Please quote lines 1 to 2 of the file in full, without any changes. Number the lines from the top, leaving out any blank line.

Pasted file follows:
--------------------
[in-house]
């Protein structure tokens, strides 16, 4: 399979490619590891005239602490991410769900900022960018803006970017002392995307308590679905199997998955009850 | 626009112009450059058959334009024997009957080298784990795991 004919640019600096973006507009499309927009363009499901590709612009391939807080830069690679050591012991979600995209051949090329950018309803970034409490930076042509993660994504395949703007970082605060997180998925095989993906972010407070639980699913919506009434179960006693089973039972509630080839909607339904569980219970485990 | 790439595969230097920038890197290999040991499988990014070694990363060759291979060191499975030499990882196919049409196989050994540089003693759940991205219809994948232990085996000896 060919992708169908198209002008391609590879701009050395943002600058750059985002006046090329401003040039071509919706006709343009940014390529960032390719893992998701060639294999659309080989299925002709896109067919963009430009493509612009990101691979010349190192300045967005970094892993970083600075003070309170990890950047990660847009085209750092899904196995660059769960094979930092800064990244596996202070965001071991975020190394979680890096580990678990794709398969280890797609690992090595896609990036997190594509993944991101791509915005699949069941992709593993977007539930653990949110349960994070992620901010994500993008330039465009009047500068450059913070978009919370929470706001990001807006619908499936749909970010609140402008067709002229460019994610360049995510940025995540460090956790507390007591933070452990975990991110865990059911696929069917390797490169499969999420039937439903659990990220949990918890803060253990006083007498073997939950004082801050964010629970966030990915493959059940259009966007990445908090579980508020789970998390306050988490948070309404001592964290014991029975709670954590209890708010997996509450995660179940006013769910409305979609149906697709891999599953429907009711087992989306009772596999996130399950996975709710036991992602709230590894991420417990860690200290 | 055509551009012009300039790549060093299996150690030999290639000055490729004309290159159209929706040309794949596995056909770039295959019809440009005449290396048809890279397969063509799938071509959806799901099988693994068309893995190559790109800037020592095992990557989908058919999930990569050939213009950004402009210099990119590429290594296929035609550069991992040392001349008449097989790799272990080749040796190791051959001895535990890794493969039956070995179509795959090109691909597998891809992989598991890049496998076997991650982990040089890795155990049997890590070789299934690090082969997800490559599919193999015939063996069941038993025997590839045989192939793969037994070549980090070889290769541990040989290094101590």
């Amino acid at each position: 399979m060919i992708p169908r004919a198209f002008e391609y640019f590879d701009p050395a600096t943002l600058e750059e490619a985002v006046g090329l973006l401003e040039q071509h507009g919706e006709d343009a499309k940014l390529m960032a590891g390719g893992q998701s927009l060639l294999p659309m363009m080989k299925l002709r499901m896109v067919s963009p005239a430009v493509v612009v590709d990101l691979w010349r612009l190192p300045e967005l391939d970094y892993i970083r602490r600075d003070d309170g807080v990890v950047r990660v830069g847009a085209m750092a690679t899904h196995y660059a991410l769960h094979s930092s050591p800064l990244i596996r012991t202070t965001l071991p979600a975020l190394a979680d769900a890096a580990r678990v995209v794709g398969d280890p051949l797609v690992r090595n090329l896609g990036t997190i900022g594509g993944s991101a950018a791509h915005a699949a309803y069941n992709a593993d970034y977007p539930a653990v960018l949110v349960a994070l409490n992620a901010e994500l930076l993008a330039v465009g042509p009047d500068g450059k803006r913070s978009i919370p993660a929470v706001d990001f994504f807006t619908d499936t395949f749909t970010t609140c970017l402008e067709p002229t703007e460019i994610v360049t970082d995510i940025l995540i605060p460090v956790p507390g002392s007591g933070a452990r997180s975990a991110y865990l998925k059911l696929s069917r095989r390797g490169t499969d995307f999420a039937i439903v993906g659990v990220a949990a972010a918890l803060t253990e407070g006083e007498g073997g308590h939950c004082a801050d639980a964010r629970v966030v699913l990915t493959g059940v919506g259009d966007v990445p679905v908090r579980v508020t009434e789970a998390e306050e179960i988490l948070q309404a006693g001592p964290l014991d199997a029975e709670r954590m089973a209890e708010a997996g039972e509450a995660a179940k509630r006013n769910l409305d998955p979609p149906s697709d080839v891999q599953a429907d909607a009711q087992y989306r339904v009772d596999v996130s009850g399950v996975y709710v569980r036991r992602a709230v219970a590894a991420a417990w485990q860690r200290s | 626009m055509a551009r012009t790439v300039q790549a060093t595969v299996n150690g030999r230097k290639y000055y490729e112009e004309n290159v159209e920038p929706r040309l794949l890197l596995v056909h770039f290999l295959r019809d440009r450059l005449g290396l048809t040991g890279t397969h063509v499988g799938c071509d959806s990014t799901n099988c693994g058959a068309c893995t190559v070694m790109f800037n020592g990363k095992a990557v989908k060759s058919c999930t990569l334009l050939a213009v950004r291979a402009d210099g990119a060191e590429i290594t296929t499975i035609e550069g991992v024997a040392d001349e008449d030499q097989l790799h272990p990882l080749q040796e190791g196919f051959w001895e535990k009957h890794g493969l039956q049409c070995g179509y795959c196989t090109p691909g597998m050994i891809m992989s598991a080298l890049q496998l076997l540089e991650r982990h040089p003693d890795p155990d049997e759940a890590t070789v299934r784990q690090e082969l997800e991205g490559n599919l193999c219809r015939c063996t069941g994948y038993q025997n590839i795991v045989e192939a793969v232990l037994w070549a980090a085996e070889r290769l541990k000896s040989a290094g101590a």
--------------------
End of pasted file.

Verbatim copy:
[in-house]
């Protein structure tokens, strides 16, 4: 399979490619590891005239602490991410769900900022960018803006970017002392995307308590679905199997998955009850 | 626009112009450059058959334009024997009957080298784990795991 004919640019600096973006507009499309927009363009499901590709612009391939807080830069690679050591012991979600995209051949090329950018309803970034409490930076042509993660994504395949703007970082605060997180998925095989993906972010407070639980699913919506009434179960006693089973039972509630080839909607339904569980219970485990 | 790439595969230097920038890197290999040991499988990014070694990363060759291979060191499975030499990882196919049409196989050994540089003693759940991205219809994948232990085996000896 060919992708169908198209002008391609590879701009050395943002600058750059985002006046090329401003040039071509919706006709343009940014390529960032390719893992998701060639294999659309080989299925002709896109067919963009430009493509612009990101691979010349190192300045967005970094892993970083600075003070309170990890950047990660847009085209750092899904196995660059769960094979930092800064990244596996202070965001071991975020190394979680890096580990678990794709398969280890797609690992090595896609990036997190594509993944991101791509915005699949069941992709593993977007539930653990949110349960994070992620901010994500993008330039465009009047500068450059913070978009919370929470706001990001807006619908499936749909970010609140402008067709002229460019994610360049995510940025995540460090956790507390007591933070452990975990991110865990059911696929069917390797490169499969999420039937439903659990990220949990918890803060253990006083007498073997939950004082801050964010629970966030990915493959059940259009966007990445908090579980508020789970998390306050988490948070309404001592964290014991029975709670954590209890708010997996509450995660179940006013769910409305979609149906697709891999599953429907009711087992989306009772596999996130399950996975709710036991992602709230590894991420417990860690200290 | 055509551009012009300039790549060093299996150690030999290639000055490729004309290159159209929706040309794949596995056909770039295959019809440009005449290396048809890279397969063509799938071509959806799901099988693994068309893995190559790109800037020592095992990557989908058919999930990569050939213009950004402009210099990119590429290594296929035609550069991992040392001349008449097989790799272990080749040796190791051959001895535990890794493969039956070995179509795959090109691909597998891809992989598991890049496998076997991650982990040089890795155990049997890590070789299934690090082969997800490559599919193999015939063996069941038993025997590839045989192939793969037994070549980090070889290769541990040989290094101590």